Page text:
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Approximations of Jensen divergence for twice differentiable functions
Journal of Inequalities and Applications volume 2013, Article number: 267 (2013)
The Jensen divergence is used to measure the difference between two probability distributions. This divergence has been generalised to allow the comparison of more than two distributions. In this paper, we consider some bounds for generalised Jensen divergence of twice differentiable functions with bounded second derivatives. Evidently, these bounds provide approximations for the Jensen divergence of twice differentiable functions by the Jensen divergence of simpler functions such as the power functions and the paired entropies associated to the Harvda-Charvát functions.
One of the more important applications of probability theory is finding an appropriate measure of distance (or difference) between two probability distributions . A number of these divergence measures have been widely studied and applied by a number of mathematicians such as Burbea and Rao , Havrda and Charvát , Lin  and others.
In Burbea and Rao , a generalisation of Jensen divergence is considered to allow the comparison of more than two distributions. If Φ is a function defined on an interval I of the real line ℝ, the (generalised) Jensen divergence between two elements and in (where ) is given by the following equation (cf. Burbea and Rao ):
for all . Several measures have been proposed to quantify the difference (also known as the divergence) between two (or more) probability distributions. We refer to Grosse et al. , Kullback and Leibler  and Csiszar  for further references.
We denote by
Utilising the family of functions, for ,
that can be defined on with the convention that for . We note that the divergence is also known as the Jensen-Shannon divergence .
These measures have been applied in a variety of fields, for example, in information theory . The Jensen divergence introduced in Burbea and Rao  has its applications in bioinformatics [10, 11], where it is usually utilised to compare two samples of healthy population (control) and diseased population (case) in detecting gene expression for a certain disease. We refer the readers to Dragomir  for the applications in other areas.
In a recent paper by Dragomir et al. , the authors found sharp upper and lower bounds for the Jensen divergence for various classes of functions Φ, including functions of bounded variation, absolutely continuous functions, Lipschitzian continuous functions, convex functions and differentiable functions. We recall some of these results in Section 2, which motivates the new results we obtain in this paper.
In this paper, we provide bounds for Jensen divergence of twice differentiable function Φ whose second derivative satisfies some boundedness conditions. These bounds provide approximations of the Jensen divergence (cf. (1)) by the divergence of simpler functions such as the power functions (cf. Section 3) and the above mentioned family of Jensen divergences (cf. Section 4). Finally, we apply these bounds to some elementary functions in Section 5.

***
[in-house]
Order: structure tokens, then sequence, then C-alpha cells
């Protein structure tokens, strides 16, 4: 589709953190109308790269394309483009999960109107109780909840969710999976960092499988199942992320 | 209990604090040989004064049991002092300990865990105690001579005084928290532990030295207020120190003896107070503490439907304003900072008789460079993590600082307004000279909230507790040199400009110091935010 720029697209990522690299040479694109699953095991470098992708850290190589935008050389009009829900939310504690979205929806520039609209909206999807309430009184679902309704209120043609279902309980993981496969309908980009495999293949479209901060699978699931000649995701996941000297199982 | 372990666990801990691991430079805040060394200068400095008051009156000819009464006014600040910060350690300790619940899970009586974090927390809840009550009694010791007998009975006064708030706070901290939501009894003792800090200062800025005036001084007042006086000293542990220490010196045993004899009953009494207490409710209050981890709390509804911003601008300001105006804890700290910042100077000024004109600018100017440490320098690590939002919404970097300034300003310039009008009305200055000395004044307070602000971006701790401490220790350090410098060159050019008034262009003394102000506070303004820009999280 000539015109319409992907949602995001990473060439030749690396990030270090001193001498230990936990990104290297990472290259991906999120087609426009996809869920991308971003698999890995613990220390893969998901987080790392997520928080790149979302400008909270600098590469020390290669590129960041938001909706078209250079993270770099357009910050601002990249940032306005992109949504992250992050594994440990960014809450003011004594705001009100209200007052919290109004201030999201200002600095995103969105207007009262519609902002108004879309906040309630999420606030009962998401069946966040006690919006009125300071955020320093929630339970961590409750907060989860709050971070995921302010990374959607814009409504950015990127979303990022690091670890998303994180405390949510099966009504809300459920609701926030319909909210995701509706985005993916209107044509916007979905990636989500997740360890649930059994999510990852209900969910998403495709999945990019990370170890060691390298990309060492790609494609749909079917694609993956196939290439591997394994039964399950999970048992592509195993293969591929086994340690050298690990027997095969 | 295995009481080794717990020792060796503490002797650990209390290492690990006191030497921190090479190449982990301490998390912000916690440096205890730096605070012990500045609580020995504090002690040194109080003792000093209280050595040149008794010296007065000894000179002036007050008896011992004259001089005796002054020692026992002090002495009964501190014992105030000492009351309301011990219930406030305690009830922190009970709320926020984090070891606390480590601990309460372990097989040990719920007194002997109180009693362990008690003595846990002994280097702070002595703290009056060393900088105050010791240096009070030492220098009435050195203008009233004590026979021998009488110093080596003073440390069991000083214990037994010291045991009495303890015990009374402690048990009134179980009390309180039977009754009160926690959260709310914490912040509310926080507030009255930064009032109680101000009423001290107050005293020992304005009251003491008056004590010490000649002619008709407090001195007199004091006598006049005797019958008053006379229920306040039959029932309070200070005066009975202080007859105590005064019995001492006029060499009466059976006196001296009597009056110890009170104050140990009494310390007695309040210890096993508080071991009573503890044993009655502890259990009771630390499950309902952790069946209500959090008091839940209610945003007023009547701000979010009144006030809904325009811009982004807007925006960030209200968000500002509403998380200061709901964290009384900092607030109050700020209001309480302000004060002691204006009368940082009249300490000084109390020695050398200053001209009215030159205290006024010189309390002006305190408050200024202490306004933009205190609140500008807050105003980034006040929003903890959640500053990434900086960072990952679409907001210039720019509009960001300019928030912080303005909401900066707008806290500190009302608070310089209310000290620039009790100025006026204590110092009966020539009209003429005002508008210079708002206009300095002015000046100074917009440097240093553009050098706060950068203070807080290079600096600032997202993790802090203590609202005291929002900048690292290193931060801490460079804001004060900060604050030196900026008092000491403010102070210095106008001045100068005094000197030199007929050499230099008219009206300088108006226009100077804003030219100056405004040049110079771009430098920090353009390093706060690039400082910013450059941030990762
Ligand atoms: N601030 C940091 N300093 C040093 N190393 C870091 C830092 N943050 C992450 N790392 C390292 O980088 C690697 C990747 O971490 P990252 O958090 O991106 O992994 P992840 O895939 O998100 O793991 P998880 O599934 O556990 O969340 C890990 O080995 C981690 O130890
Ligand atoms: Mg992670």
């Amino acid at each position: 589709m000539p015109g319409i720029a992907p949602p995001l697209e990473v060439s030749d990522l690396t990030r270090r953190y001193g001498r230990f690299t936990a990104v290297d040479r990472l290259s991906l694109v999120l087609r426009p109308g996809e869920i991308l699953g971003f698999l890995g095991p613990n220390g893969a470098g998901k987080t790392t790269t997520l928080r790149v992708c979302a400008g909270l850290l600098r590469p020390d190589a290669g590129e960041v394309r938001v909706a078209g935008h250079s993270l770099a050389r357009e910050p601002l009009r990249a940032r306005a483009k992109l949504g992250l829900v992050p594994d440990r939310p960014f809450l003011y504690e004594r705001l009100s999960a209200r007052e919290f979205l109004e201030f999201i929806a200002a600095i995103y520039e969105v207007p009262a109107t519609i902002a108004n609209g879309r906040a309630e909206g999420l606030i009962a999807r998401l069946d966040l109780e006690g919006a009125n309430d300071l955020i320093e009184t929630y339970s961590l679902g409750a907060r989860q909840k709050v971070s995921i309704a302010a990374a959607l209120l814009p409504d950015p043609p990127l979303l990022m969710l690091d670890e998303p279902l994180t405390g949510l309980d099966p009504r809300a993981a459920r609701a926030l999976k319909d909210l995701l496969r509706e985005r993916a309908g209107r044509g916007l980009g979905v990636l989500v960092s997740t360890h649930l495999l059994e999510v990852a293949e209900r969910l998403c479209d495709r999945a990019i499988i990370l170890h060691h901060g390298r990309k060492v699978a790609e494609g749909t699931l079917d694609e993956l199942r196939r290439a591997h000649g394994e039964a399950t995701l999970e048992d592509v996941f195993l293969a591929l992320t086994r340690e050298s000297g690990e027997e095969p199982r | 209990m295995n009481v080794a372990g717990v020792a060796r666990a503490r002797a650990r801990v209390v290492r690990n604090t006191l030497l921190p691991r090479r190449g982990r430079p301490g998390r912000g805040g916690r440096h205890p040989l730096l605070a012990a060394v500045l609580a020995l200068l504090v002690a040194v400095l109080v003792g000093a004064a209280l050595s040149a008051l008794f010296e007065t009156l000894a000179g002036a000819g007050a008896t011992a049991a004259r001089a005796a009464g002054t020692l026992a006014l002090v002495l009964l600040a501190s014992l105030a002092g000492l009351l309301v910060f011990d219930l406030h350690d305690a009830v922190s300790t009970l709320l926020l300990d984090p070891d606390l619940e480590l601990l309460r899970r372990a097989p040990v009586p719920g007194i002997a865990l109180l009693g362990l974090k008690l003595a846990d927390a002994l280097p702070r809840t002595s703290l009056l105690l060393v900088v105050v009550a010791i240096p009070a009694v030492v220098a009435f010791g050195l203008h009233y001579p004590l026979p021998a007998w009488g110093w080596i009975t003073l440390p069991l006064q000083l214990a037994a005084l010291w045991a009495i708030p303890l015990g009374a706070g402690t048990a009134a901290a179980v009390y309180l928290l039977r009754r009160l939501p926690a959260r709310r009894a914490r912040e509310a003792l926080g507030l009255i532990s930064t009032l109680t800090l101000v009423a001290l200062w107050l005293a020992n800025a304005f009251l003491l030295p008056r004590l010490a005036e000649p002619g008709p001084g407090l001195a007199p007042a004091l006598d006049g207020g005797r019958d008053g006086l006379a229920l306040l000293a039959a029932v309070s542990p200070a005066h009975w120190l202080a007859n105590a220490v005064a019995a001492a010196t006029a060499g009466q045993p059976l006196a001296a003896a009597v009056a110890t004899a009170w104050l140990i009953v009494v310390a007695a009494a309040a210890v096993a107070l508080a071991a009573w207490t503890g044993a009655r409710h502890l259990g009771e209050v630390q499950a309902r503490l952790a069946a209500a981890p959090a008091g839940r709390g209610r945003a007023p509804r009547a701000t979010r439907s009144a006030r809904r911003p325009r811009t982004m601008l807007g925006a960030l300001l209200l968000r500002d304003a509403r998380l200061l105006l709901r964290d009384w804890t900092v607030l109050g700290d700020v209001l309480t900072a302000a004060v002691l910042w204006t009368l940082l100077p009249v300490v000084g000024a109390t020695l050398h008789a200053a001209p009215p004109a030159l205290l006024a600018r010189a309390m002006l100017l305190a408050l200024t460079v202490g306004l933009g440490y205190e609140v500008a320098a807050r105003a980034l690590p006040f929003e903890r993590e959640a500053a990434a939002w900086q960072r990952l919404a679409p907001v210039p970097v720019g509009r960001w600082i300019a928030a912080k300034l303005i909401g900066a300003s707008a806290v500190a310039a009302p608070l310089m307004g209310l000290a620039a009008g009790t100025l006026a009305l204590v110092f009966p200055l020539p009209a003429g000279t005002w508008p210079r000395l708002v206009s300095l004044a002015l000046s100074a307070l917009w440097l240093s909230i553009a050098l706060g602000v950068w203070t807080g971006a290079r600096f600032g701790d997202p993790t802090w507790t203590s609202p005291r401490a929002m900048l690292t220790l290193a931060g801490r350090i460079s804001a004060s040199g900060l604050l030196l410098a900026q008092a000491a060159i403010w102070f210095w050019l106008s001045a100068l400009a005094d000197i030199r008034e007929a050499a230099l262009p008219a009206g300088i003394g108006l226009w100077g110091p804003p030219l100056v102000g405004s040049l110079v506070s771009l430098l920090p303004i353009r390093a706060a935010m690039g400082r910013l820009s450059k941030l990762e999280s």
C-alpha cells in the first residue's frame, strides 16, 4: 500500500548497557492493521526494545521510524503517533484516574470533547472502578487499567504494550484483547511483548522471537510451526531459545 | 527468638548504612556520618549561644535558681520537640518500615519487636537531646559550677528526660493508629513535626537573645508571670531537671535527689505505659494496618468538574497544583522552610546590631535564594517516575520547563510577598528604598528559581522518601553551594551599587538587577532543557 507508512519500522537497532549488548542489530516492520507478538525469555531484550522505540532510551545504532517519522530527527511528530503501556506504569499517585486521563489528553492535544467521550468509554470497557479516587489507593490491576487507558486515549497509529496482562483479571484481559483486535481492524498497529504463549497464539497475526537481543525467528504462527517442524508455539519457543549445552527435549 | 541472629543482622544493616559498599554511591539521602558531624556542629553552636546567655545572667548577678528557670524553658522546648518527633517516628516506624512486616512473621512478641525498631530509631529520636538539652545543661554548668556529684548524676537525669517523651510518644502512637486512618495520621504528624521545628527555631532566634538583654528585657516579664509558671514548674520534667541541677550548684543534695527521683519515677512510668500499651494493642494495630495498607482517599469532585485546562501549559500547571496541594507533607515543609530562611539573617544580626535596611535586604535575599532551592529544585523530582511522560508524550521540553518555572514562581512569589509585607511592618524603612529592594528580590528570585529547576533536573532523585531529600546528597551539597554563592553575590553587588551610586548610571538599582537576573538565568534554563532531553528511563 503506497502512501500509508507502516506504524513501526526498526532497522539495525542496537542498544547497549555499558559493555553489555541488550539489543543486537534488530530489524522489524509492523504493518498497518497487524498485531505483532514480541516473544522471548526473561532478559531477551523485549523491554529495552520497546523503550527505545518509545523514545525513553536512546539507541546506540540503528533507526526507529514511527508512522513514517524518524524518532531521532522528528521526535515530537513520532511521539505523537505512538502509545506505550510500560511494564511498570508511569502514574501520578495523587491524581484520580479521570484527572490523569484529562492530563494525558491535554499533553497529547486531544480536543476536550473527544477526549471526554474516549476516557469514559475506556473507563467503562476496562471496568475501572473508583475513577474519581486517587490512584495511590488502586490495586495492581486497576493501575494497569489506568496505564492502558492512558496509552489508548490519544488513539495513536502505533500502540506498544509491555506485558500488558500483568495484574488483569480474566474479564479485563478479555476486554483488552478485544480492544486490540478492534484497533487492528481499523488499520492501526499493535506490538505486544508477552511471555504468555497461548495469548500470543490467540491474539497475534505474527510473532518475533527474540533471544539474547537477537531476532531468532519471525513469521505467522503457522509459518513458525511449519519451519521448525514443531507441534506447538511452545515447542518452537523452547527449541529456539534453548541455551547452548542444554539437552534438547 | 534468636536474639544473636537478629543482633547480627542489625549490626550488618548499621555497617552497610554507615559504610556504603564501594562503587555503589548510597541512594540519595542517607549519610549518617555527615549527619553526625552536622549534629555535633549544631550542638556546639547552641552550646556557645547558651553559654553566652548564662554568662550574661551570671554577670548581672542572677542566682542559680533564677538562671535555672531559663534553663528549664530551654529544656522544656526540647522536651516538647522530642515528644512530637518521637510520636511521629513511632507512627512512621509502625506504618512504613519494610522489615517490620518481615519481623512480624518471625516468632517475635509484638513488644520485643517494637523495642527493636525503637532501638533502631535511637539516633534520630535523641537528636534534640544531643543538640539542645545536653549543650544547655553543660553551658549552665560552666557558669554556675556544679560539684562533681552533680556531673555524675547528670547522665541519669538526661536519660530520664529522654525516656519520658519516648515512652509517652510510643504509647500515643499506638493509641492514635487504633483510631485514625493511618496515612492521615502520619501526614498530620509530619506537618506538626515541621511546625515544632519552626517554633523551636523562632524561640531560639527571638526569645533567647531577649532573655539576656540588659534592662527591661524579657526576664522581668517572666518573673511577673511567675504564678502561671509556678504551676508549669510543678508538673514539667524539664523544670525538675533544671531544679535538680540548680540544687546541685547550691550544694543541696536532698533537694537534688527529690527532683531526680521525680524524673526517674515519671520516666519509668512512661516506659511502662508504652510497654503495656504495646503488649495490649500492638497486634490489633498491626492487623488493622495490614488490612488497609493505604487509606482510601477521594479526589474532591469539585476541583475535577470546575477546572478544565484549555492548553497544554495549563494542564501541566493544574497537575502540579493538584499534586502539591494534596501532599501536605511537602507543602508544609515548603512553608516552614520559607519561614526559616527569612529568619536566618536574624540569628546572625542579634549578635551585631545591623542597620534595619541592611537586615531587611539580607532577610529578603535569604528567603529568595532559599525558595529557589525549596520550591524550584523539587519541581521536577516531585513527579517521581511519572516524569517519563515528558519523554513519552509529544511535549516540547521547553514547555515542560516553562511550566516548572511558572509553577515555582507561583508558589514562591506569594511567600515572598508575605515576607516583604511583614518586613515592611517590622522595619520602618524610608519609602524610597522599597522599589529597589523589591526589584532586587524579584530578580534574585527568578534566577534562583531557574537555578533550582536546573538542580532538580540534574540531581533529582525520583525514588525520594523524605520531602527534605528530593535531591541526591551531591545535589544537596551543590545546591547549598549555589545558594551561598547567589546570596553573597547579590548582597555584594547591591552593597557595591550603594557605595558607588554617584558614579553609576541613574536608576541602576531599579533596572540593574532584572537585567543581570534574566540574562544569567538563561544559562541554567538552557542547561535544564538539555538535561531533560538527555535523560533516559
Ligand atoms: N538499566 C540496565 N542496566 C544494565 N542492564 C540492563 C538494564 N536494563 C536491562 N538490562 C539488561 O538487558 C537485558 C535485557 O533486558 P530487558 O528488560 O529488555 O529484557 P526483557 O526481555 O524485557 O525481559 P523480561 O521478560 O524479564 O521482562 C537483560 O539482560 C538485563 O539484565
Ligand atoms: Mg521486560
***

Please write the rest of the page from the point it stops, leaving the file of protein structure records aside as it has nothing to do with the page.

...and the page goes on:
2 Definitions, notation and previous results
In this section, we provide definitions and notation that will be used in the paper. We also provide some results regarding sharp bounds for the generalised Jensen divergence as stated in Dragomir et al. .
2.1 Definitions and notation
Throughout the paper, for any real number , we define to be its Hölder conjugate, that is, .
Definition 1 (Bullen )
If s is an extended real number, the generalised logarithmic mean of order s of two positive numbers x and y is defined by
This mean is homogeneous and symmetric [, p.385]. In particular, there is no loss in generality by assuming . Note also that
for and . This mean generalises not only logarithmic mean (when ), which is particularly useful in distribution of electrical charge of a conductor, but also arithmetic mean (when ) and geometric mean (when ).
We use the following notations for Lebesgue integrable functions: for any Lebesgue integrable function g on , we define, for ,
and for , we denote .
We recall that a function is absolutely continuous on if and only if it is differentiable almost everywhere in , the derivative is Lebesgue integrable on this interval and for any .
2.2 Previous results
In a recent paper by Dragomir et al. , the authors provide sharp upper and lower bounds for the Jensen divergence for various classes of functions Φ. Some results are stated in the following.
Theorem 2 (Dragomir et al. )
Assume that is absolutely continuous on . Then we have the bounds
for any .
Moreover, if the modulus of the derivative is convex, then we have the inequality
for any , where .
The constant is best possible in both inequalities.
Some more assumptions for Φ lead to the following results.
Theorem 3 (Dragomir et al. )
Let be a differentiable function on the interval of real numbers ℝ.
If the derivative is of bounded variation on , then(5)
for any .
The constant is best possible in both inequalities (5).
If the derivative is K-Lipschitzian on with the constant , then(6)
for any , where
The constant is best possible in (6).
Motivated by these results, we state bounds for for twice differentiable functions Φ with some boundedness conditions for the second derivative in the next sections.